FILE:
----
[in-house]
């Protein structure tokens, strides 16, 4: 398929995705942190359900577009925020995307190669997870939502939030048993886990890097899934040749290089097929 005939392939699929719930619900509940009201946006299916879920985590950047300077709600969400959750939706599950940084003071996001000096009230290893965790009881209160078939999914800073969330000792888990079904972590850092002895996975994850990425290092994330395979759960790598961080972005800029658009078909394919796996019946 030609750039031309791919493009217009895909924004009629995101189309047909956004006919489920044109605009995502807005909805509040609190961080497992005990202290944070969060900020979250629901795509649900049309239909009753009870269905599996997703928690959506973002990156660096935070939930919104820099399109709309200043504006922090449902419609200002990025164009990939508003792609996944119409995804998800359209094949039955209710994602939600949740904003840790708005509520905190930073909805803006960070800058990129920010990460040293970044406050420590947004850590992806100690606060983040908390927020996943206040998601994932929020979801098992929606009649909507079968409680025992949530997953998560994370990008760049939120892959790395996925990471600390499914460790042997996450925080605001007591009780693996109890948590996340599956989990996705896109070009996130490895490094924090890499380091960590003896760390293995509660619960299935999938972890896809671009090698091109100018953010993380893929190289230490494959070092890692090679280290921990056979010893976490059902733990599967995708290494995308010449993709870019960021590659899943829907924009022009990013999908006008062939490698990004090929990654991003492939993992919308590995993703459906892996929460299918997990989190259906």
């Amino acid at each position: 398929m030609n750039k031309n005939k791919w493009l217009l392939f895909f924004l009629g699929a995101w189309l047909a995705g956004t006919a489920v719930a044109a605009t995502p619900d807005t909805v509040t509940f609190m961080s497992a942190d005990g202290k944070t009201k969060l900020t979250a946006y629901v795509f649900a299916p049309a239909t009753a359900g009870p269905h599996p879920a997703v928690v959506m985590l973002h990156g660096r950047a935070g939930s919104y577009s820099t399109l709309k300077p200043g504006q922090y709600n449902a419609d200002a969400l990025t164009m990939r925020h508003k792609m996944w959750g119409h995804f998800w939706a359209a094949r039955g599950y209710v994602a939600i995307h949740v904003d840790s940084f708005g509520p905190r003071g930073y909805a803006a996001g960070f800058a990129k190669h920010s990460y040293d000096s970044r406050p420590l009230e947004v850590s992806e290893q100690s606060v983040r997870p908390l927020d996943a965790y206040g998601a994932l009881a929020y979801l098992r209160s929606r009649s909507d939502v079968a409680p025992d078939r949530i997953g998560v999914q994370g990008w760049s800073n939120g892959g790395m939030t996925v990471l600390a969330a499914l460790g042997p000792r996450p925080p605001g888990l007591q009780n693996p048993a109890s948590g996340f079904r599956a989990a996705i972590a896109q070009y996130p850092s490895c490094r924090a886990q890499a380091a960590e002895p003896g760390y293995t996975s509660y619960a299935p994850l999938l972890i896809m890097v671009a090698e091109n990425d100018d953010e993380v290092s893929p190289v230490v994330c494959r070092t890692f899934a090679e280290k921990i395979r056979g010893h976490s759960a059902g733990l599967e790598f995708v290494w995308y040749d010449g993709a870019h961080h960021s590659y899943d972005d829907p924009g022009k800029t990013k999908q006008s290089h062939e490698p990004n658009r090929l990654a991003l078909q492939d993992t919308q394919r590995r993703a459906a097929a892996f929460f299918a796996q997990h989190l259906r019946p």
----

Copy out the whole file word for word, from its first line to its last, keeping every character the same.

[in-house]
């Protein structure tokens, strides 16, 4: 398929995705942190359900577009925020995307190669997870939502939030048993886990890097899934040749290089097929 005939392939699929719930619900509940009201946006299916879920985590950047300077709600969400959750939706599950940084003071996001000096009230290893965790009881209160078939999914800073969330000792888990079904972590850092002895996975994850990425290092994330395979759960790598961080972005800029658009078909394919796996019946 030609750039031309791919493009217009895909924004009629995101189309047909956004006919489920044109605009995502807005909805509040609190961080497992005990202290944070969060900020979250629901795509649900049309239909009753009870269905599996997703928690959506973002990156660096935070939930919104820099399109709309200043504006922090449902419609200002990025164009990939508003792609996944119409995804998800359209094949039955209710994602939600949740904003840790708005509520905190930073909805803006960070800058990129920010990460040293970044406050420590947004850590992806100690606060983040908390927020996943206040998601994932929020979801098992929606009649909507079968409680025992949530997953998560994370990008760049939120892959790395996925990471600390499914460790042997996450925080605001007591009780693996109890948590996340599956989990996705896109070009996130490895490094924090890499380091960590003896760390293995509660619960299935999938972890896809671009090698091109100018953010993380893929190289230490494959070092890692090679280290921990056979010893976490059902733990599967995708290494995308010449993709870019960021590659899943829907924009022009990013999908006008062939490698990004090929990654991003492939993992919308590995993703459906892996929460299918997990989190259906």
């Amino acid at each position: 398929m030609n750039k031309n005939k791919w493009l217009l392939f895909f924004l009629g699929a995101w189309l047909a995705g956004t006919a489920v719930a044109a605009t995502p619900d807005t909805v509040t509940f609190m961080s497992a942190d005990g202290k944070t009201k969060l900020t979250a946006y629901v795509f649900a299916p049309a239909t009753a359900g009870p269905h599996p879920a997703v928690v959506m985590l973002h990156g660096r950047a935070g939930s919104y577009s820099t399109l709309k300077p200043g504006q922090y709600n449902a419609d200002a969400l990025t164009m990939r925020h508003k792609m996944w959750g119409h995804f998800w939706a359209a094949r039955g599950y209710v994602a939600i995307h949740v904003d840790s940084f708005g509520p905190r003071g930073y909805a803006a996001g960070f800058a990129k190669h920010s990460y040293d000096s970044r406050p420590l009230e947004v850590s992806e290893q100690s606060v983040r997870p908390l927020d996943a965790y206040g998601a994932l009881a929020y979801l098992r209160s929606r009649s909507d939502v079968a409680p025992d078939r949530i997953g998560v999914q994370g990008w760049s800073n939120g892959g790395m939030t996925v990471l600390a969330a499914l460790g042997p000792r996450p925080p605001g888990l007591q009780n693996p048993a109890s948590g996340f079904r599956a989990a996705i972590a896109q070009y996130p850092s490895c490094r924090a886990q890499a380091a960590e002895p003896g760390y293995t996975s509660y619960a299935p994850l999938l972890i896809m890097v671009a090698e091109n990425d100018d953010e993380v290092s893929p190289v230490v994330c494959r070092t890692f899934a090679e280290k921990i395979r056979g010893h976490s759960a059902g733990l599967e790598f995708v290494w995308y040749d010449g993709a870019h961080h960021s590659y899943d972005d829907p924009g022009k800029t990013k999908q006008s290089h062939e490698p990004n658009r090929l990654a991003l078909q492939d993992t919308q394919r590995r993703a459906a097929a892996f929460f299918a796996q997990h989190l259906r019946p």